The researchers studied cynomolgus monkeys, also known as crab-eating macaques (Macaca fascicularis), a species native to Southeast Asia. Cynomolgus monkeys are highly social animals. Xu et al. previously showed that isolating a monkey from its companions caused it to develop depression-like behaviors. In their new paper, the authors say that they'v... Read more »

Xu F, Wu Q, Xie L, Gong W, Zhang J, Zheng P, Zhou Q, Ji Y, Wang T, Li X.... (2015) Macaques exhibit a naturally-occurring depression similar to humans. Scientific reports, 9220. PMID: 25783476  

  • March 20, 2015
  • 10:48 AM
  • 239 views

Understanding the Origin of Psychopathic Tendencies Through Chimpanzees

by amikulak in Daily Observations

Psychopathy, a personality disorder characterized by antisocial behavior, lack of empathy, and disinhibition, is typically investigated among clinical and forensic samples, and sometimes among the general population. But a team […]... Read more »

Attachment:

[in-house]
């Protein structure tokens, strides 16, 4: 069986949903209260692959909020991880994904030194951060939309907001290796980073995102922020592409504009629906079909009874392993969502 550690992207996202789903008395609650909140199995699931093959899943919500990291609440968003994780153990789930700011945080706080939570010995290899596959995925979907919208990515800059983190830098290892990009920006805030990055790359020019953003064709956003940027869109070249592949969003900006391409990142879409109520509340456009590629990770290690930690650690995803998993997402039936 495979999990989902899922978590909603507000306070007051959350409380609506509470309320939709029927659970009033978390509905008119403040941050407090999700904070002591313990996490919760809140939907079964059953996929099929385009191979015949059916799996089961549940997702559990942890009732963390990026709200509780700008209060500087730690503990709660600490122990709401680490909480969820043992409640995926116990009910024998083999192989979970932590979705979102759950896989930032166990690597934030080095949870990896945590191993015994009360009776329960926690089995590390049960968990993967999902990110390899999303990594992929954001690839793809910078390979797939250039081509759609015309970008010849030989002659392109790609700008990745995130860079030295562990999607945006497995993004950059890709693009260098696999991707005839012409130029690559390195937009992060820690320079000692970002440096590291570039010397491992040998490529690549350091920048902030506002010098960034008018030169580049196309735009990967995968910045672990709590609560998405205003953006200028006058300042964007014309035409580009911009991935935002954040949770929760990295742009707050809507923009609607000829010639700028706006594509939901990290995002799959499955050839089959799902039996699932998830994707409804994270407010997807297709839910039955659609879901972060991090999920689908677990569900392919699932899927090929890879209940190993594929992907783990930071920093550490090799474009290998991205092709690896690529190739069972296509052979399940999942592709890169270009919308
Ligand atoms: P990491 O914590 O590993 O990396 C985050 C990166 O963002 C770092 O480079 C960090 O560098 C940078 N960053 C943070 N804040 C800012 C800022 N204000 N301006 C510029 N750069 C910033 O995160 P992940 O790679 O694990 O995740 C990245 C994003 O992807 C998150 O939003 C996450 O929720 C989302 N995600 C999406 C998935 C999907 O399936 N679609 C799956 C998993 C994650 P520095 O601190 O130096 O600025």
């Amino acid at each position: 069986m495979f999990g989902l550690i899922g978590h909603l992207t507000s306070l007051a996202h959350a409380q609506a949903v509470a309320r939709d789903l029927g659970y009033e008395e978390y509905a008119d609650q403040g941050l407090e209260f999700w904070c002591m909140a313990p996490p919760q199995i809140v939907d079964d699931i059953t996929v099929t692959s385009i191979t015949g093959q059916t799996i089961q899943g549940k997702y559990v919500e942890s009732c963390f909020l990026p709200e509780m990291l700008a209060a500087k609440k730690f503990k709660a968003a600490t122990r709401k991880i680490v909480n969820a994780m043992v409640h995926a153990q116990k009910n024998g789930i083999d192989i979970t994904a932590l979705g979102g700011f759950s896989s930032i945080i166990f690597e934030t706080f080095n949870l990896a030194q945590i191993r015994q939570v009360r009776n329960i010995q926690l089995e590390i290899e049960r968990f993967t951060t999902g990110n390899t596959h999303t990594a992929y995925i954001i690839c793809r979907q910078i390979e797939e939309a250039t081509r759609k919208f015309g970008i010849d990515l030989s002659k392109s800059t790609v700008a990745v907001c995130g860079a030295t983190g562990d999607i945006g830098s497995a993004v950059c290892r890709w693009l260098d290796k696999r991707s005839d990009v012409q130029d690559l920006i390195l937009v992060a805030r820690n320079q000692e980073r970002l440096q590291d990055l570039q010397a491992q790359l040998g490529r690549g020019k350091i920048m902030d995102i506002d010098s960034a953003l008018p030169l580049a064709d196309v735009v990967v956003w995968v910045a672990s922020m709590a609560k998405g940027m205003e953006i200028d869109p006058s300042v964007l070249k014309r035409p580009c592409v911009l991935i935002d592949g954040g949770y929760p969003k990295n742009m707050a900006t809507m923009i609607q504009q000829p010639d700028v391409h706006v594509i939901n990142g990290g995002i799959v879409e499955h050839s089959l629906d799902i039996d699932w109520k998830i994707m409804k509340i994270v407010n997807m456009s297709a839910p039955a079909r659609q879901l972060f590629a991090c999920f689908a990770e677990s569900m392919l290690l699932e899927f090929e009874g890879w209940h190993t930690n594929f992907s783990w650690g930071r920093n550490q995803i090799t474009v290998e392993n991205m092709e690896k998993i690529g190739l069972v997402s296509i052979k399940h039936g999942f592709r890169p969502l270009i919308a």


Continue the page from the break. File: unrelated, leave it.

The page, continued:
Latzman, R., Drislane, L., Hecht, L., Brislin, S., Patrick, C., Lilienfeld, S., Freeman, H., Schapiro, S., & Hopkins, W. (2015) A Chimpanzee (Pan troglodytes) Model of Triarchic Psychopathy Constructs: Development and Initial Validation. Clinical Psychological Science. DOI: 10.1177/2167702615568989  

  • March 20, 2015
  • 07:02 AM
  • 151 views

“Classical music will protect you from Alzheimer’s” and  other lies on the internet

by Doug Keene in The Jury Room

This week I read several sensationalized reports of research findings from some scientists in Finland. “Classical music can help slow down the onset of dementia” and “Listening To Classical Music Could Improve Genes Responsible For Certain Brain Functions”. The articles reported that listening to a 20 minute Mozart violin concerto could stave off dementia and […]